"I am seeking this office to continue the excellent record I have as County Commissioner for the past 10 years and to serve the people of Geauga County," Samide wrote on her candidate questionnaire issued by The News-Herald.
Samide said the following items were accomplished during her 10 years as commissioner:
Moody’s upgraded Geauga County bond rating to Aa1 while other states and communities were downgraded.
14.7 million Safety Center will be paid off in less than 10 years after opening in 2005
State Auditor continuously gives Geauga County highest award for sound fiscal management with 2011 award with distinction (given to less than 5% of Counties) We have balanced county budget yearly without raising taxes. Geauga County receives Digital Technology award for outstanding use of technology countywide.
Extended Fiber Optic throughout county facilities. All Sheriffs vehicles have the latest technology and presently we are installing the latest digital communication radios that bounce signals between our 5 constructed towers in Geauga. This will help all fire, and safety personnel countywide throughout all 16 townships, 4 villages, and one city.
We are continuing to build economic development through our 14 million dollar portfolio, and our new small business incubator project. I plan to continue economic development while at the same time preserving farmland and protecting the beautiful environment in Geauga County. Our motto, which we put in place in 2004 is “Growing Geauga Greener economically and environmentally.” These goals are not mutually exclusive of each other. We see them working in tandem.
We have managed to keep all personnel working in Geauga County through a difficult economy and have managed not to raise taxes. Geauga county has a 5.8% unemployment rate, and property values have only gone down by 5%. We feel we have weathered the economic downturn. Geauga County was ranked by Forbes magazine the 4 th best place in the Country to raise a family ,and we are ranked 1 st as the healthiest in the state of Ohio during my tenure as Commissioner. If re-elected, I plan to continue these aforementioned policies, committees, and involvement.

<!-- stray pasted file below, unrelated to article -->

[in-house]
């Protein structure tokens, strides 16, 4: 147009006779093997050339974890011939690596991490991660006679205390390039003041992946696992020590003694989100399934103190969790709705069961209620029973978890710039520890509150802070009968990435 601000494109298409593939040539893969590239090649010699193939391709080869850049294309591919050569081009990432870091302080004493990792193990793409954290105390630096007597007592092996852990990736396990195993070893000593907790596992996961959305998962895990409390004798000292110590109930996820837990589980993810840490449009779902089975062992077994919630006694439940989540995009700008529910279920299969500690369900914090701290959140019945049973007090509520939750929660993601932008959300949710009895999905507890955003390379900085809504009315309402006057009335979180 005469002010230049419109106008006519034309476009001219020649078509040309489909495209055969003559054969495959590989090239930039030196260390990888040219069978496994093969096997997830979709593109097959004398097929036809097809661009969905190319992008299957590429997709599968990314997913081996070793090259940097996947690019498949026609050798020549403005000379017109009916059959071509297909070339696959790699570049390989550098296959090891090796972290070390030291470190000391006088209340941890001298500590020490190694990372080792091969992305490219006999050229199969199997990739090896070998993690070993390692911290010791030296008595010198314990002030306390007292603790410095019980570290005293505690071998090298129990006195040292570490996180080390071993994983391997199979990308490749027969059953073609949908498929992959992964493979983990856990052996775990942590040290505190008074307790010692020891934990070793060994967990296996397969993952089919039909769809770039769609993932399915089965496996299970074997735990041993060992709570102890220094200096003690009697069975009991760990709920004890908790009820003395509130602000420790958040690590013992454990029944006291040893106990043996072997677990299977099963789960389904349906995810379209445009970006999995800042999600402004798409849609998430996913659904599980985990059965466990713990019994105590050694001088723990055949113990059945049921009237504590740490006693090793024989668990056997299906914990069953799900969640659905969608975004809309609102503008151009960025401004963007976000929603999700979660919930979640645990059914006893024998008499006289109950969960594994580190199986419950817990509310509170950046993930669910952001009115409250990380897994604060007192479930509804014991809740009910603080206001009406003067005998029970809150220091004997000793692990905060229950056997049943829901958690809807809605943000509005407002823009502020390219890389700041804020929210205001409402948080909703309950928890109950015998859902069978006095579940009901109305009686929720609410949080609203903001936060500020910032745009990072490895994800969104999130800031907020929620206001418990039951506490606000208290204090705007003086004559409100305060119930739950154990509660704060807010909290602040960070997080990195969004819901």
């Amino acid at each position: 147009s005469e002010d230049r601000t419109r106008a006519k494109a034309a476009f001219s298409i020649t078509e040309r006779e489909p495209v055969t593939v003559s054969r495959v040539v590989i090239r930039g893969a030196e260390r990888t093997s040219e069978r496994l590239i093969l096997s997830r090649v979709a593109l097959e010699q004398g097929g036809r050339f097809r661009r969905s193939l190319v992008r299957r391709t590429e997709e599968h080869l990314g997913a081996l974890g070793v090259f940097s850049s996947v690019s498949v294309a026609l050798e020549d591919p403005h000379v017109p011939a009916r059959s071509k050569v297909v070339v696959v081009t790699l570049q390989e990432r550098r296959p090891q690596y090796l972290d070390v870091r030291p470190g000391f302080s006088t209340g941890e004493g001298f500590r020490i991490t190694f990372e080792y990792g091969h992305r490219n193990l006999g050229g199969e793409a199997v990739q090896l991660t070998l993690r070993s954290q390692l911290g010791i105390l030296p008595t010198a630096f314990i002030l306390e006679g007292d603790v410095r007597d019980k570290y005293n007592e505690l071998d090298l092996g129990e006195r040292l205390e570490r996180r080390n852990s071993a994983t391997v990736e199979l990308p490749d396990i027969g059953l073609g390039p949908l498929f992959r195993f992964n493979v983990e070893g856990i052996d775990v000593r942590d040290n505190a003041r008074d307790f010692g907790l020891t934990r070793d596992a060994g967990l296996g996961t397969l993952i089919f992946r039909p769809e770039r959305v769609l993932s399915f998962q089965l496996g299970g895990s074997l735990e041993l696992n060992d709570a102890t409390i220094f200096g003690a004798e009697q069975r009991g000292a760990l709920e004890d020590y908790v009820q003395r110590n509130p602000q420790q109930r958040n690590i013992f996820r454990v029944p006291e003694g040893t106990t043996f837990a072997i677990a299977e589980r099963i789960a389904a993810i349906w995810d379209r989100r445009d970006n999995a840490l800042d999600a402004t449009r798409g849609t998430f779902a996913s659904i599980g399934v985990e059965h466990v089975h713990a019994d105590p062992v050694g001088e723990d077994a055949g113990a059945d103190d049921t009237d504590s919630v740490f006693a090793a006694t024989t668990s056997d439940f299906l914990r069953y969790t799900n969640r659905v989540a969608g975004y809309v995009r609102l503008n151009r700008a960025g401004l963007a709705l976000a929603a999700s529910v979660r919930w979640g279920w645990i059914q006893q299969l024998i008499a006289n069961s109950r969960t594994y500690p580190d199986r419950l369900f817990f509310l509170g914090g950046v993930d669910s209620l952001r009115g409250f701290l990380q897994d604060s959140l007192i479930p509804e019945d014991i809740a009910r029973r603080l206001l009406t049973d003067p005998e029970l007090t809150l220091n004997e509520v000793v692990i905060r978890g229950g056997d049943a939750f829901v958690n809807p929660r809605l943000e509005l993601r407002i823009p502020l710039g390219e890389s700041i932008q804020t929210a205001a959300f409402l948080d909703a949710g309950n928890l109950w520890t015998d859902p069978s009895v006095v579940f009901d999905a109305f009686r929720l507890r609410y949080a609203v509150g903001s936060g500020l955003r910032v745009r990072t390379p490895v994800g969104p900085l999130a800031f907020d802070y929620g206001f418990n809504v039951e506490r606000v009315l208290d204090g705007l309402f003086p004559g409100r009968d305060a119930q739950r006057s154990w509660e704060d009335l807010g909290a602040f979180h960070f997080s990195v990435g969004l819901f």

Friday, November 1, 2013

Anthony Podojil, running for Lake County Educational Service Center


Podojil cites shared services and legislative partnerships as his priorities if elected.
“Work with our legislators in developing a more in depth understanding of the needs of the unique districts we serve and the impact that legislative initiatives are having on the quality of education be delivered to the children,” he wrote in his questionnaire.
He cites his past experience in education as a reason to be elected.
“In my role as a public school administrator, I have had many opportunities to develop and participate in numerous programs that have been developed jointly between districts using the ESC as the catalyst to make that happen,” he wrote. “In our current economic environment, the means by which we utilize our resources to their maximum potential has never been more important.
“I am committed to working with all district members in seeking solutions that benefit our students and the community.”
Podojil has been a resident of Painesville Township for 25 years.

Caitlin Fertal, The News-Herald article, Oct. 28, 2013 


Scott Slocum for Huron School Board

Scott Slocum
Slocum, 50, who is currently on the school board, said if re-elected, he would like to improve community engagement, improve labor relations and continue to be fiscally responsible.
“We now have a leadership team focused on community engagement, reflecting a new tone in the district,” Slocum said. “We intend to partner with the city on projects, which will help both the city and district share resources and be more fiscally responsible.
“We are developing a formal strategic plan to be rolled out in 2014 which will include community input.”
In regards to labor relations, Slocum said he has 20 years of labor relations experience which has gone “untapped” for the last eight years.
“Our employee morale is high right now,” he said. “I have heard this from many employees in the past month. I understand that treating employees with respect and following contract language ultimately saves the district money. Good labor relations is good business.”
The district also needs to keep on the same path of being fiscally responsible.
“This year, the district negotiated a successful contract with classified employees, saving the district $100,000 annually,” Slocum said. “And $652,000 in cost saving measures has been identified for the 2013-14 school year. Additionally, expenditures held to a 1.9 percent increase in 2012 – lower than the rate of the inflation and an improvement over 2011.”

-- Kaylee Remington, Morning Journal article from Nov. 1, 2013